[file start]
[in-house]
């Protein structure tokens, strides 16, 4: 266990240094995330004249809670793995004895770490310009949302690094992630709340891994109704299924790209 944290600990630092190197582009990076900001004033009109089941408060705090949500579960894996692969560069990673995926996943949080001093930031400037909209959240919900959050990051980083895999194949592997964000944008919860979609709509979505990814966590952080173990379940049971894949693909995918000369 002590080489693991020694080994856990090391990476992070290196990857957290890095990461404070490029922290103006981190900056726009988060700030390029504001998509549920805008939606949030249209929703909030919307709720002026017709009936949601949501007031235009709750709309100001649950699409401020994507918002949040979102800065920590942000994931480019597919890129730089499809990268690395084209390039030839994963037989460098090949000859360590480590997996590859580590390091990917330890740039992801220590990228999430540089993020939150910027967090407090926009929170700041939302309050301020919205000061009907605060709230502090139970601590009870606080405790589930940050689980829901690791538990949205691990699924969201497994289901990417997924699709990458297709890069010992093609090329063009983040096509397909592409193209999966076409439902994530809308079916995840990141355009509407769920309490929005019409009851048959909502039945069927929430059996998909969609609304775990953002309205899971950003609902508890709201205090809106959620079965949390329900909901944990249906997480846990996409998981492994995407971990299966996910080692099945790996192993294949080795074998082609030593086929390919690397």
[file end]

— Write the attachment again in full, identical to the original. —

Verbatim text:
[in-house]
């Protein structure tokens, strides 16, 4: 266990240094995330004249809670793995004895770490310009949302690094992630709340891994109704299924790209 944290600990630092190197582009990076900001004033009109089941408060705090949500579960894996692969560069990673995926996943949080001093930031400037909209959240919900959050990051980083895999194949592997964000944008919860979609709509979505990814966590952080173990379940049971894949693909995918000369 002590080489693991020694080994856990090391990476992070290196990857957290890095990461404070490029922290103006981190900056726009988060700030390029504001998509549920805008939606949030249209929703909030919307709720002026017709009936949601949501007031235009709750709309100001649950699409401020994507918002949040979102800065920590942000994931480019597919890129730089499809990268690395084209390039030839994963037989460098090949000859360590480590997996590859580590390091990917330890740039992801220590990228999430540089993020939150910027967090407090926009929170700041939302309050301020919205000061009907605060709230502090139970601590009870606080405790589930940050689980829901690791538990949205691990699924969201497994289901990417997924699709990458297709890069010992093609090329063009983040096509397909592409193209999966076409439902994530809308079916995840990141355009509407769920309490929005019409009851048959909502039945069927929430059996998909969609609304775990953002309205899971950003609902508890709201205090809106959620079965949390329900909901944990249906997480846990996409998981492994995407971990299966996910080692099945790996192993294949080795074998082609030593086929390919690397």